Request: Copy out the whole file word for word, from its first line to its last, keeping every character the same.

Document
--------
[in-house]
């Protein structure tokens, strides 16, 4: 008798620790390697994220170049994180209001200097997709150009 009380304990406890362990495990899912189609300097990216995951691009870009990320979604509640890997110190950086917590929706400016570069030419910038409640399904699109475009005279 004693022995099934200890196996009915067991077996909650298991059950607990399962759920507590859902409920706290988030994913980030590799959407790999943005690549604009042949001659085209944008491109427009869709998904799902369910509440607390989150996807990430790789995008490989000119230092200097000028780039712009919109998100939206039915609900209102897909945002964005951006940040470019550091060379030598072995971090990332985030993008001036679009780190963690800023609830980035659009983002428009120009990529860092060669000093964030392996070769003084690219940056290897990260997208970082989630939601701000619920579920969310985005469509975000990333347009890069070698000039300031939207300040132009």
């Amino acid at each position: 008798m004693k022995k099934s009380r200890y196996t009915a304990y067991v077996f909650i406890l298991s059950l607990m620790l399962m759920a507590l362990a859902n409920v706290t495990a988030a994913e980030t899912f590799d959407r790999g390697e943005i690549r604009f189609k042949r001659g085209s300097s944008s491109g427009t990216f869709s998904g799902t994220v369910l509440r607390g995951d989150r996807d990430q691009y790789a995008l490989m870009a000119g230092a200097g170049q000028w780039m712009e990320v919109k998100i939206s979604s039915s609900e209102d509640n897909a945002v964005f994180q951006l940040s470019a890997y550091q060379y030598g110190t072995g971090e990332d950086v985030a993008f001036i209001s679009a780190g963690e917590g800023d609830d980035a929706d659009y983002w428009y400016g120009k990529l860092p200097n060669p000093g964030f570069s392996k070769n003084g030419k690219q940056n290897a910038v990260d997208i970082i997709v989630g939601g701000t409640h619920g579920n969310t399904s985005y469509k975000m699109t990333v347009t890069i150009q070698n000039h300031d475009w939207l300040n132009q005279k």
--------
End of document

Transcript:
[in-house]
């Protein structure tokens, strides 16, 4: 008798620790390697994220170049994180209001200097997709150009 009380304990406890362990495990899912189609300097990216995951691009870009990320979604509640890997110190950086917590929706400016570069030419910038409640399904699109475009005279 004693022995099934200890196996009915067991077996909650298991059950607990399962759920507590859902409920706290988030994913980030590799959407790999943005690549604009042949001659085209944008491109427009869709998904799902369910509440607390989150996807990430790789995008490989000119230092200097000028780039712009919109998100939206039915609900209102897909945002964005951006940040470019550091060379030598072995971090990332985030993008001036679009780190963690800023609830980035659009983002428009120009990529860092060669000093964030392996070769003084690219940056290897990260997208970082989630939601701000619920579920969310985005469509975000990333347009890069070698000039300031939207300040132009």
């Amino acid at each position: 008798m004693k022995k099934s009380r200890y196996t009915a304990y067991v077996f909650i406890l298991s059950l607990m620790l399962m759920a507590l362990a859902n409920v706290t495990a988030a994913e980030t899912f590799d959407r790999g390697e943005i690549r604009f189609k042949r001659g085209s300097s944008s491109g427009t990216f869709s998904g799902t994220v369910l509440r607390g995951d989150r996807d990430q691009y790789a995008l490989m870009a000119g230092a200097g170049q000028w780039m712009e990320v919109k998100i939206s979604s039915s609900e209102d509640n897909a945002v964005f994180q951006l940040s470019a890997y550091q060379y030598g110190t072995g971090e990332d950086v985030a993008f001036i209001s679009a780190g963690e917590g800023d609830d980035a929706d659009y983002w428009y400016g120009k990529l860092p200097n060669p000093g964030f570069s392996k070769n003084g030419k690219q940056n290897a910038v990260d997208i970082i997709v989630g939601g701000t409640h619920g579920n969310t399904s985005y469509k975000m699109t990333v347009t890069i150009q070698n000039h300031d475009w939207l300040n132009q005279k």